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I think I’m probably making some incorrect ethical choices.

I know a lot of thoughtful, compassionate people who have come to different conclusions than me about ethics. Many of our disagreements are based on hard judgment calls about complicated, thorny issues– things like whether animals have moral weight, or whether we can have a meaningful impact on the far future. It seems pretty unlikely to me that I’ve come to the right conclusion on every one of those complicated, thorny issues. When I look at historical figures’ opinions on issues we now consider to be settled, such as slavery, patriarchy, or homosexuality, I find that essentially no one was correct about everything.

One thing I’ve tried to do, when I notice a persistent disagreement with people I respect, is moral hedging. I look for actions that are low-cost if I’m correct about morality and have a big benefit if I’m wrong.

One issue I’ve morally hedged on is abortion. I do not think that killing a fetus is as wrong as killing an adult human. However, I use the implant as my form of contraception. The implant is highly reliable; it results in less than one pregnancy per thousand person-years of use. By switching to a more reliable form of contraception, I have prevented myself from needing to have an abortion in the future, and thus prevented myself from committing a murder.

Another issue I’ve hedged on is AI risk. I don’t think AI superintelligence is a near-term existential risk. However, a while ago, I asked myself what would be the most valuable thing I could do, assuming that AI superintelligence is ten years away. The answer is that I should continue to be critical of AI. Most critics of AI risk are uninformed and have a hard time getting through an entire essay without typing the phrase “rapture of the nerds.” If thinkers are not challenged by intelligent criticism, they tend to get sloppy and make avoidable mistakes. For various reasons– most notably that I don’t particularly enjoy being simultaneously dogpiled by r/slatestarcodex and r/sneerclub– I’ve tended to discuss my opinions about AI risk privately, but moral hedging is one of the reasons I’m considering discussing my beliefs more publicly.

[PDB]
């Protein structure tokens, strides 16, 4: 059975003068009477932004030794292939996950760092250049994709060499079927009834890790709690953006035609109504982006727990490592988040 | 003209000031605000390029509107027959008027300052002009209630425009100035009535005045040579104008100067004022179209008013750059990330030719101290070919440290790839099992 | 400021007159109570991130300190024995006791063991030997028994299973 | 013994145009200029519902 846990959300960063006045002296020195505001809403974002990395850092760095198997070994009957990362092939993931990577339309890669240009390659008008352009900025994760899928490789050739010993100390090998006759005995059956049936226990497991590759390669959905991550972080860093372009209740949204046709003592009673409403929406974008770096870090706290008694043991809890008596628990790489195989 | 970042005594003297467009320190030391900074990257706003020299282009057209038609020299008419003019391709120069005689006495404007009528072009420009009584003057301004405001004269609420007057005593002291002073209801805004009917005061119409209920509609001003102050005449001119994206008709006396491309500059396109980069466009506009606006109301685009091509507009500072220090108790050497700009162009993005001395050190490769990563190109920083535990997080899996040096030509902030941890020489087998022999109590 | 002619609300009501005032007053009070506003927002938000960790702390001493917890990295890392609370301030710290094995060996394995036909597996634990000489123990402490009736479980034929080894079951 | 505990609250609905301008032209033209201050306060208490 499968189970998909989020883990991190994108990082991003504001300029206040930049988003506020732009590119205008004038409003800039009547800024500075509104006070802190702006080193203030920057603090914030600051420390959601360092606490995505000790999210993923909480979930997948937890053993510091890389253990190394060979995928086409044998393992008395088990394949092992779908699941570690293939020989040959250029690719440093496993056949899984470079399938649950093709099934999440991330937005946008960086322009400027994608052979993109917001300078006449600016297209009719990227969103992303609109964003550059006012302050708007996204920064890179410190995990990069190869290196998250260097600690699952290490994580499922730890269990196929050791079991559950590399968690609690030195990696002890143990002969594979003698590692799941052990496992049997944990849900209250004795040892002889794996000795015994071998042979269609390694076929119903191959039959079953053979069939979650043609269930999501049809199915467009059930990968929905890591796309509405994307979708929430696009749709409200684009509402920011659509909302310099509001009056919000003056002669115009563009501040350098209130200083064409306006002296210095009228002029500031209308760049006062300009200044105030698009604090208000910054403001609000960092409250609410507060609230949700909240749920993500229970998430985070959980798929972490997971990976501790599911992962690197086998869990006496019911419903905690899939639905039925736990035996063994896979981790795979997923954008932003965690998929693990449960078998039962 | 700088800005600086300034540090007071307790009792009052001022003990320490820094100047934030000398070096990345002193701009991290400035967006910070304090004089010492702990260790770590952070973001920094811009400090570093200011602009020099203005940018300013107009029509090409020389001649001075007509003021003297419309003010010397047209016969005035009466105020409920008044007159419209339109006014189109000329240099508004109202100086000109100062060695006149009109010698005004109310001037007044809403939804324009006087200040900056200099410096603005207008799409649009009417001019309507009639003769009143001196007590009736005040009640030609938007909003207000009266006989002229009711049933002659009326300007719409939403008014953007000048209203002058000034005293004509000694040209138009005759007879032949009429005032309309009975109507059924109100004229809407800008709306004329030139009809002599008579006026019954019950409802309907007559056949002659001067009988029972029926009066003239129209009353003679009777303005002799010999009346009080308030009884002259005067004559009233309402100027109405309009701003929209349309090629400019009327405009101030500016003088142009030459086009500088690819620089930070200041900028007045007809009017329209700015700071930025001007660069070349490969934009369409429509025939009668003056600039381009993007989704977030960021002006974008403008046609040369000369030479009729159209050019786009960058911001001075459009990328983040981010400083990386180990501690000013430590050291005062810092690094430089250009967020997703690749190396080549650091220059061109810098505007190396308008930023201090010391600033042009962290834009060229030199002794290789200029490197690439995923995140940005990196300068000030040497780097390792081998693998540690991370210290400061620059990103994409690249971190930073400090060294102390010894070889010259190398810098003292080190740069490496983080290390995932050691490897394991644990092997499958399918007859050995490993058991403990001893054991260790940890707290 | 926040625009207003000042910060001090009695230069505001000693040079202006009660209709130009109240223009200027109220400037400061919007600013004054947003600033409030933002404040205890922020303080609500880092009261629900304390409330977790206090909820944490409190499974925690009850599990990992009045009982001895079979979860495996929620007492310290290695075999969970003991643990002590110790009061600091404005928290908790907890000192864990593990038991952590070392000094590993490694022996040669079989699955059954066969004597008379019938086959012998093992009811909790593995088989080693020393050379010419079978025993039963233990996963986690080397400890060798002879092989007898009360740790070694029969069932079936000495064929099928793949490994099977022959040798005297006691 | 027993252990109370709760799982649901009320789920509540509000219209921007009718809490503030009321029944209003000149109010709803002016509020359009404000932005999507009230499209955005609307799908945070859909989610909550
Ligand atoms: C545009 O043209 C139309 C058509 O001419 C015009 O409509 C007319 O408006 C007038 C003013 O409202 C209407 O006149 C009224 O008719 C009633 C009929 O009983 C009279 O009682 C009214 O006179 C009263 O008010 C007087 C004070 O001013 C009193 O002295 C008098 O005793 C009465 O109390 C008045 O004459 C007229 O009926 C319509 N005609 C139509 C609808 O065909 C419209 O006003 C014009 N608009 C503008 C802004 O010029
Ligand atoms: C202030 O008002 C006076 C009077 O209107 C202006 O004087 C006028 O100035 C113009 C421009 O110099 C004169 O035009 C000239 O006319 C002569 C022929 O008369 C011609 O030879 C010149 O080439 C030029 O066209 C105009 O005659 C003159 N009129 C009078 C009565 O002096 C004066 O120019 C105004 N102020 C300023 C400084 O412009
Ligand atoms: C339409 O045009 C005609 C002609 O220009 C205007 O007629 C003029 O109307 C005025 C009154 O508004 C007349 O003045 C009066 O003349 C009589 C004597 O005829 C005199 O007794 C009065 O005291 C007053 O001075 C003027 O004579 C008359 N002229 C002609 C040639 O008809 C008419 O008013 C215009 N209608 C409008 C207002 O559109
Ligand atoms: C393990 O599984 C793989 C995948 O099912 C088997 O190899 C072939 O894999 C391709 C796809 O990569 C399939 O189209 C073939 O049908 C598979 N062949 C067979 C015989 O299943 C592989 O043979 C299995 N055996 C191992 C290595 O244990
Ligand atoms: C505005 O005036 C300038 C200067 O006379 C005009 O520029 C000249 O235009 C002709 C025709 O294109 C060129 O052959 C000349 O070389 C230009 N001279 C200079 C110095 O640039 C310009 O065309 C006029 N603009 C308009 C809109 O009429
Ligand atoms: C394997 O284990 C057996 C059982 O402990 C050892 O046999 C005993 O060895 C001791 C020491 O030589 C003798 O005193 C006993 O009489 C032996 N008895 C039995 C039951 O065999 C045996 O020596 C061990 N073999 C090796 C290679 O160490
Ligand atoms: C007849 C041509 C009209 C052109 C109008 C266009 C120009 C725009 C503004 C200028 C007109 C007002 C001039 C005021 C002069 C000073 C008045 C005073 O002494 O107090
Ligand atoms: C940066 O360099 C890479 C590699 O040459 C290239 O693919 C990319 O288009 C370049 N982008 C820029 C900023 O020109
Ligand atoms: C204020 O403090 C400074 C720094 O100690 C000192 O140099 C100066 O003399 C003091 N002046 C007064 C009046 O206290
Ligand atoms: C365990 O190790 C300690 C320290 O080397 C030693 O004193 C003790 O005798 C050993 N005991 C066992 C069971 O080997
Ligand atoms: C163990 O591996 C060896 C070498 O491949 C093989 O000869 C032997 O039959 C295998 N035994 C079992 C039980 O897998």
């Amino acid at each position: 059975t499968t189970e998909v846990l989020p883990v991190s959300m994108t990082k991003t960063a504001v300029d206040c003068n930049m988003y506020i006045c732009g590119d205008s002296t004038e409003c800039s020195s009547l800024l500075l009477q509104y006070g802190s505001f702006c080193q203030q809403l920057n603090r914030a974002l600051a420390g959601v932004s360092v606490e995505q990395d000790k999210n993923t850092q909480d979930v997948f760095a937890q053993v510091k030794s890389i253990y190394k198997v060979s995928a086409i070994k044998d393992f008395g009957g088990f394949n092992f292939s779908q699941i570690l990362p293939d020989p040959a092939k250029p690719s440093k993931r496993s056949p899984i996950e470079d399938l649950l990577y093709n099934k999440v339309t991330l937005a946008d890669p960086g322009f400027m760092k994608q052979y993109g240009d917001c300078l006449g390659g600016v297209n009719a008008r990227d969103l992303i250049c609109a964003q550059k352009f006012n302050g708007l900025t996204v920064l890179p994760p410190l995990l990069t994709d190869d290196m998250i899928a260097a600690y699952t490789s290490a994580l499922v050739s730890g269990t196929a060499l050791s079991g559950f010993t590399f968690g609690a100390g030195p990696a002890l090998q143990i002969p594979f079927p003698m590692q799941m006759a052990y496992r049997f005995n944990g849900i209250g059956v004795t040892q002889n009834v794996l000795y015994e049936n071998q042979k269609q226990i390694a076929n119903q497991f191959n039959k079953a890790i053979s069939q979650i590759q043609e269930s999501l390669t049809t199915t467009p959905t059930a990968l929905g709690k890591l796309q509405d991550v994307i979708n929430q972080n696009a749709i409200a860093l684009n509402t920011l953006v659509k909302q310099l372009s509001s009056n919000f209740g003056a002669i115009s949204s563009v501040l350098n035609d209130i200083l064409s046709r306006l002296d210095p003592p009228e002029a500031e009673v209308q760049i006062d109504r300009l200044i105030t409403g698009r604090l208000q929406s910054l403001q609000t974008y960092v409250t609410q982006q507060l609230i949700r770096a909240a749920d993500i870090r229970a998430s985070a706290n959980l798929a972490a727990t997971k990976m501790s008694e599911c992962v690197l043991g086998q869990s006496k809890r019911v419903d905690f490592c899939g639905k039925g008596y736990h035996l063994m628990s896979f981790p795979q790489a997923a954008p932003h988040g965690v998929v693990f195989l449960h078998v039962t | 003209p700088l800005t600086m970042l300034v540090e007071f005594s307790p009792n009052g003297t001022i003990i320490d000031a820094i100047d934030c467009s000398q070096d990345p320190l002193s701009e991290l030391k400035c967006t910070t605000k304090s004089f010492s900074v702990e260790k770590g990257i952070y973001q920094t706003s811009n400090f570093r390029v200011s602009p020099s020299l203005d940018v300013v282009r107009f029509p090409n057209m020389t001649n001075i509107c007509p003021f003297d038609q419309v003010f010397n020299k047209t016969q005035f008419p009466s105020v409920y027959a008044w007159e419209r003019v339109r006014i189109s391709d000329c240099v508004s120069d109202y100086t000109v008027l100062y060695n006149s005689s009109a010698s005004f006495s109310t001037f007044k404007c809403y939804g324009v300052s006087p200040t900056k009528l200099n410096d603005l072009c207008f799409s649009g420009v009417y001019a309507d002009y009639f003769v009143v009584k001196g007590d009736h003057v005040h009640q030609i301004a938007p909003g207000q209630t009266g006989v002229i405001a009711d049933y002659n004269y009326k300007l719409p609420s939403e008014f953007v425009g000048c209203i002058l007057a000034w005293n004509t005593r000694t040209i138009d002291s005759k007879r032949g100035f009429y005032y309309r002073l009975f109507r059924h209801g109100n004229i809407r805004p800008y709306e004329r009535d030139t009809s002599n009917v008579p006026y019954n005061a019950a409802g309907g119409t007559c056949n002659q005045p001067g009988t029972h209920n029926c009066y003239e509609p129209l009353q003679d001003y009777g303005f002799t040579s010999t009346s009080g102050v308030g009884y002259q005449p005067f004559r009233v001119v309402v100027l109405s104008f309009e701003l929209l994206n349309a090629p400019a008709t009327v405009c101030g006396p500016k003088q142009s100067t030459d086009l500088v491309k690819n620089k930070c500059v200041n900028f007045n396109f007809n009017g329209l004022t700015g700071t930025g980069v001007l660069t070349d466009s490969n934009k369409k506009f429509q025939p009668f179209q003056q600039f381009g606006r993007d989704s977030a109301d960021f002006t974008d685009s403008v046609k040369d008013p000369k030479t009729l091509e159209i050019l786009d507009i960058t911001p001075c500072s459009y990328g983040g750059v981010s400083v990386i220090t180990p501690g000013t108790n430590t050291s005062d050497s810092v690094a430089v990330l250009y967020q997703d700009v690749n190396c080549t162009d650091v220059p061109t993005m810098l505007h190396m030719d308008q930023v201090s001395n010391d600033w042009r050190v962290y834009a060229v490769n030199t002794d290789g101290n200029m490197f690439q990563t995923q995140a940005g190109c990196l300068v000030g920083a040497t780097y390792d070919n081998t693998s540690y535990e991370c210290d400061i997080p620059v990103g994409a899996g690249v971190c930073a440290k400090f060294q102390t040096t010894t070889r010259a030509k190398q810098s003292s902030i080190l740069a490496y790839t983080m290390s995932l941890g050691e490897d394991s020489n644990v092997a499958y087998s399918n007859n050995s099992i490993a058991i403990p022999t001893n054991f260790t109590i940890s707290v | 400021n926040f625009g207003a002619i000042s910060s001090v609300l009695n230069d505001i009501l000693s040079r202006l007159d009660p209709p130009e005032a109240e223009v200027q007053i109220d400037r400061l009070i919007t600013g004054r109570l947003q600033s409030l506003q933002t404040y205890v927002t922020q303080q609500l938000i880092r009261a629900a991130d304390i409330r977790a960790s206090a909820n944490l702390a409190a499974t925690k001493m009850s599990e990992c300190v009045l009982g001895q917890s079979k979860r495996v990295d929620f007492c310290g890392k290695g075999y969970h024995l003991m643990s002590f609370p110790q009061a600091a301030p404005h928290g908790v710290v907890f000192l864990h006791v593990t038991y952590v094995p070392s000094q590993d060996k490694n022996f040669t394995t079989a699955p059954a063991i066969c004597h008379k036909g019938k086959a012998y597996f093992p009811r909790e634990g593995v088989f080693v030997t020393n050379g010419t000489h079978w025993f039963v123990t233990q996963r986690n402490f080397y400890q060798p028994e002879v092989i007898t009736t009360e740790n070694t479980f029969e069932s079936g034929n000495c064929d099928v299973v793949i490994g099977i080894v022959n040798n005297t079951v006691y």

There are two primary benefits from hedging. Most obviously, I reduce the harm I cause if I’m wrong. Even if killing a fetus is as bad as killing a person, I can rest assured that I have not personally committed any murders. But I also find that hedging tends to promote cooperation among compassionate, thoughtful people. When I tell someone that I hedge about their belief system, they tend to believe that I’m taking their concerns seriously. That opens up space for discussion and makes it easier to work together on the issues we agree about.

It can be difficult to figure out how best to hedge. It’s not an accident that I have both pro-life and AI-safety-supporting friends; I could talk to them about the best strategies for hedging. I have difficulty figuring out how to hedge if I don’t have any friends who support a particular belief system. I think it would make sense to make a list of ways to hedge for various sets of beliefs. (Effective animal advocates have made some small steps in this direction, such as by encouraging people to replace chicken with beef whenever possible.)

Do you practice moral hedging? Do you have advice for how people you disagree with can morally hedge based on your own beliefs?

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